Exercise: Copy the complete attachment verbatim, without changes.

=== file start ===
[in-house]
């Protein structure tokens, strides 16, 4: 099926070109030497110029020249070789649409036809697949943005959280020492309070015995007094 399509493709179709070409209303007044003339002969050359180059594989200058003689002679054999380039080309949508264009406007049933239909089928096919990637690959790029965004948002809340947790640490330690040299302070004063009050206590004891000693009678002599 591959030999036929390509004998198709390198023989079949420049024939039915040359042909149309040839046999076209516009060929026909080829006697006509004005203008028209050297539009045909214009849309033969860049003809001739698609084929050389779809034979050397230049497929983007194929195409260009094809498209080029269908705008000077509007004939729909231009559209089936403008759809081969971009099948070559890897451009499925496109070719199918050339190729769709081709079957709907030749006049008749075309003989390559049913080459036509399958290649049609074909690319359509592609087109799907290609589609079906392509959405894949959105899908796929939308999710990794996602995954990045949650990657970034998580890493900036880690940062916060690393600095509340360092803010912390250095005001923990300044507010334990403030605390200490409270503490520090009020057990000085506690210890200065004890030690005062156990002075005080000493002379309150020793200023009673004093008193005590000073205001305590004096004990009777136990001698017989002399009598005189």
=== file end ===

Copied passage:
[in-house]
């Protein structure tokens, strides 16, 4: 099926070109030497110029020249070789649409036809697949943005959280020492309070015995007094 399509493709179709070409209303007044003339002969050359180059594989200058003689002679054999380039080309949508264009406007049933239909089928096919990637690959790029965004948002809340947790640490330690040299302070004063009050206590004891000693009678002599 591959030999036929390509004998198709390198023989079949420049024939039915040359042909149309040839046999076209516009060929026909080829006697006509004005203008028209050297539009045909214009849309033969860049003809001739698609084929050389779809034979050397230049497929983007194929195409260009094809498209080029269908705008000077509007004939729909231009559209089936403008759809081969971009099948070559890897451009499925496109070719199918050339190729769709081709079957709907030749006049008749075309003989390559049913080459036509399958290649049609074909690319359509592609087109799907290609589609079906392509959405894949959105899908796929939308999710990794996602995954990045949650990657970034998580890493900036880690940062916060690393600095509340360092803010912390250095005001923990300044507010334990403030605390200490409270503490520090009020057990000085506690210890200065004890030690005062156990002075005080000493002379309150020793200023009673004093008193005590000073205001305590004096004990009777136990001698017989002399009598005189």